Again, please give me one reasonable failure mode a good splitter can have which leaves the VHF inoperable. To keep bringing up splitter failure as a danger to VHF safety without explaining how this can happen is unprofessional and disingenuous.

I am in disbelief that you actually brought up the very argument I said was outlandish - that a lightning strike can surgically hit the antenna and leave everything connected to it intact and operable EXCEPT opening up the single transistor that is normally shunted closed to the VHF.

The odds of that happening are similar to the odds of quantum uncertainties causing all your body's particles to tunnel 50' to the left and leave you instantly transported from where you are sitting.

We have had a lightning strike. The entire face of the VHF blew across the room and the antenna was vaporized. Interestingly, it is quite possible that if a splitter was installed then, that our VHF would not have been damaged and be usable with a spare antenna - which would imply that a splitter INCREASES VHF safety in the event of lightning.

Just so everyone is clear on this point - a good splitter has ALL failure modes, as well as its powered off mode, defaulting to the VHF operation.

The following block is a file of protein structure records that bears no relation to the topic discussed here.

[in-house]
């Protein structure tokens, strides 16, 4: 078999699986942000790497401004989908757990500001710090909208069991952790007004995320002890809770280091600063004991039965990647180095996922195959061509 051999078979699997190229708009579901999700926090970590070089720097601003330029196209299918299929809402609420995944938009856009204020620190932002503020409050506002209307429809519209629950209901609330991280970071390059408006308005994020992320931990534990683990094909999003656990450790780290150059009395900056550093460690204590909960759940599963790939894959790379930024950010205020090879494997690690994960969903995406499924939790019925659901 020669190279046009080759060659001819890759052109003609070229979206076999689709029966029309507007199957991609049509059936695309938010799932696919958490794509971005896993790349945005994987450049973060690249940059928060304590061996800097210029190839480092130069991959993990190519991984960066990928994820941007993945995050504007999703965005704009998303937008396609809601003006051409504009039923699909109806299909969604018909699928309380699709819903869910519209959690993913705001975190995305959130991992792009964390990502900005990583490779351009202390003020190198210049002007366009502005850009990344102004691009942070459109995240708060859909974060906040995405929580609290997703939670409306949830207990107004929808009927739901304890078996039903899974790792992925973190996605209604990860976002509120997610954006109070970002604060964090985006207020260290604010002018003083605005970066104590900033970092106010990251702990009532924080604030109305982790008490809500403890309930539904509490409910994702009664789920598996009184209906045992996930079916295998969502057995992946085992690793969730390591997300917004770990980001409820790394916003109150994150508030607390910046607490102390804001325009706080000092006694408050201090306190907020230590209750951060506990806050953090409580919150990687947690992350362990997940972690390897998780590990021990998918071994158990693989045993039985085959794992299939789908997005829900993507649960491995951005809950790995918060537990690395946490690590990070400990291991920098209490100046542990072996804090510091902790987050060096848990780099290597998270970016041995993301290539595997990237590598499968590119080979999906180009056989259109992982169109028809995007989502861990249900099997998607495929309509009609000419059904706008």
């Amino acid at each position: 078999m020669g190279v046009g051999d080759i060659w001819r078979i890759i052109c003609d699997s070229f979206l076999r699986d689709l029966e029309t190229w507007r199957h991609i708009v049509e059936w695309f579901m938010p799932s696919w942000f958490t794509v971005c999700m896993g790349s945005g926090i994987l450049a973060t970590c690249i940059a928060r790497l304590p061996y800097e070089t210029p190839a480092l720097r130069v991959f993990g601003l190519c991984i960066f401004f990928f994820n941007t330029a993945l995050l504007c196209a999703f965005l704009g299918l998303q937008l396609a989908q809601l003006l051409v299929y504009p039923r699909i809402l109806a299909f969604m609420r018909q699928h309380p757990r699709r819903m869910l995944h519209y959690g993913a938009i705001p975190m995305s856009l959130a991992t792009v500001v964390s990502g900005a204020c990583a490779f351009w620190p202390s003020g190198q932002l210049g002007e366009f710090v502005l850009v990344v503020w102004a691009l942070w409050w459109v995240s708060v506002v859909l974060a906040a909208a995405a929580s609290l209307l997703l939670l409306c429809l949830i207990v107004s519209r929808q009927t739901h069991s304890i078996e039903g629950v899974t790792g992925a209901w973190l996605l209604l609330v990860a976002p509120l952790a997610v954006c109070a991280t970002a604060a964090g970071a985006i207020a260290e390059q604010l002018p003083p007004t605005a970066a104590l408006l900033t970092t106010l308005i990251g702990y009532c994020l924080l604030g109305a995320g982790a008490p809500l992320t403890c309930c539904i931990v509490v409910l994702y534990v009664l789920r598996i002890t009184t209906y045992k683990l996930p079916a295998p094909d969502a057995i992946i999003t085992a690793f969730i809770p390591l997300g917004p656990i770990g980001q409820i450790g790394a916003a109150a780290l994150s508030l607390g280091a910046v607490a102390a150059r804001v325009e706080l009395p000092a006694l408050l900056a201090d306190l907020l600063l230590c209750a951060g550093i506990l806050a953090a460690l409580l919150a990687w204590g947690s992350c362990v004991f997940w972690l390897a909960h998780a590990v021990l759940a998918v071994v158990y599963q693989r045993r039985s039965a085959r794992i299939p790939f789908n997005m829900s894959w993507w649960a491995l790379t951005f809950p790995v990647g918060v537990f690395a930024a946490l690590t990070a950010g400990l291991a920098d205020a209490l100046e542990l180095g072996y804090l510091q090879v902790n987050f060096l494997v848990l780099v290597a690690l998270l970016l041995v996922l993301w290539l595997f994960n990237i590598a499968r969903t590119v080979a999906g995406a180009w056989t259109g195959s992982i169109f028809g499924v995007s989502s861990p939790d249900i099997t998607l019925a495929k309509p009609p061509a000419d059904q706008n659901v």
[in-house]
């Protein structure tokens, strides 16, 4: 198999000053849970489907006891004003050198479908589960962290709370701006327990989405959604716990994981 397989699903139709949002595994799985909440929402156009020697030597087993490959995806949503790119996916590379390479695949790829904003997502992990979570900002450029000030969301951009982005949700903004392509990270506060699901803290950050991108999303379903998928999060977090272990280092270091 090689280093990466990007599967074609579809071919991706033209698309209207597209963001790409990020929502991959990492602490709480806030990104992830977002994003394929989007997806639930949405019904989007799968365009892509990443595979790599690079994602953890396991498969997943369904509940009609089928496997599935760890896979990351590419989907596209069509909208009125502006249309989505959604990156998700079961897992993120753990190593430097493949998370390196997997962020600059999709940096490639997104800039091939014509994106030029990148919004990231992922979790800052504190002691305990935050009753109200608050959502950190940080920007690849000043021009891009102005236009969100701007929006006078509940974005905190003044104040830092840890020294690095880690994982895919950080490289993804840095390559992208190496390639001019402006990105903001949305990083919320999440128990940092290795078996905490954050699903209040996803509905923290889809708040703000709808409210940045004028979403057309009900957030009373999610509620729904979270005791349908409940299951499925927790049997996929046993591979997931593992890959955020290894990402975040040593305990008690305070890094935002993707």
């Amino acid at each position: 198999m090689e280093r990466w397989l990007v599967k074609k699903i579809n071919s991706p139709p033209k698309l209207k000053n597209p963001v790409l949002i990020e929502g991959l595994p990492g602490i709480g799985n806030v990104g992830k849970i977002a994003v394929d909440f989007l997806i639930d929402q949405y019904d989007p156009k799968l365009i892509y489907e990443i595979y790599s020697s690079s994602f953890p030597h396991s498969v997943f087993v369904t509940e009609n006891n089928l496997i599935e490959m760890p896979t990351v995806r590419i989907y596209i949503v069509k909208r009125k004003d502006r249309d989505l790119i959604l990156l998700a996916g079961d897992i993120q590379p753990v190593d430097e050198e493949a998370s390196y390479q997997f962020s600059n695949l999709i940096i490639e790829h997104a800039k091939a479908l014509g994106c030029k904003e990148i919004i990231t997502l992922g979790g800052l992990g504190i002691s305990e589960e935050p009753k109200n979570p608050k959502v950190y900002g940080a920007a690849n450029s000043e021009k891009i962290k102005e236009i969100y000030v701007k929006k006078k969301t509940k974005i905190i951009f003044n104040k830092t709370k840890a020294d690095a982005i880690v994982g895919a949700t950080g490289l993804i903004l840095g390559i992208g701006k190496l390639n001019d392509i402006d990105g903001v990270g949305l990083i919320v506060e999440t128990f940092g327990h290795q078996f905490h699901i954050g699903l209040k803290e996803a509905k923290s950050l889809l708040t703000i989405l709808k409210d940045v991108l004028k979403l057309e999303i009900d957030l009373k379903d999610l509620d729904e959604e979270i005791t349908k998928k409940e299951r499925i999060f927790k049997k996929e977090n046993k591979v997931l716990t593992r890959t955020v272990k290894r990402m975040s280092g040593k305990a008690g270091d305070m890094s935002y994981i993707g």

But if you are really worried about that, then just tape a barrel connector on the splitter. Unscrew the "VHF in" and "antenna out" connectors and connect them with the barrel connector. This will cost you another $3.

Mark
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Old 13-12-2015, 16:09   #27
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Re: Which AIS antenna splitter

Hoghead,
Not knowing your boat, nor how you'll install/mount the antenna, nor even where you are located / where and how you will be sailing/cruising, it's difficult to give you an absolute / definitive answer....
But, in general....
Quote:
Originally Posted by Hoghead View Post
I will just use a separate VHF arch mounted antenna. Not as good as the masthead, but better than mounted on the rail when heeled.
Yes, this is good.

Installation is not much more difficult, and a backup second antenna if ever needed.
Yes, this is good as well...

Now which antenna?
One that doesn't shade your solar panels (if you have solar on your arch?)....
And, one that has an SO-239 connector, so that you can use your own coax...not one that has coax pre-attached...

I prefer Shakespeare 3' "1/2-wave" SS whips....but, if you do not have solar panels, their 4' fiberglass radome covered, end-fed 1/2-wave antennas are also very good, and won't "whip around" as much in heavy winds/seas...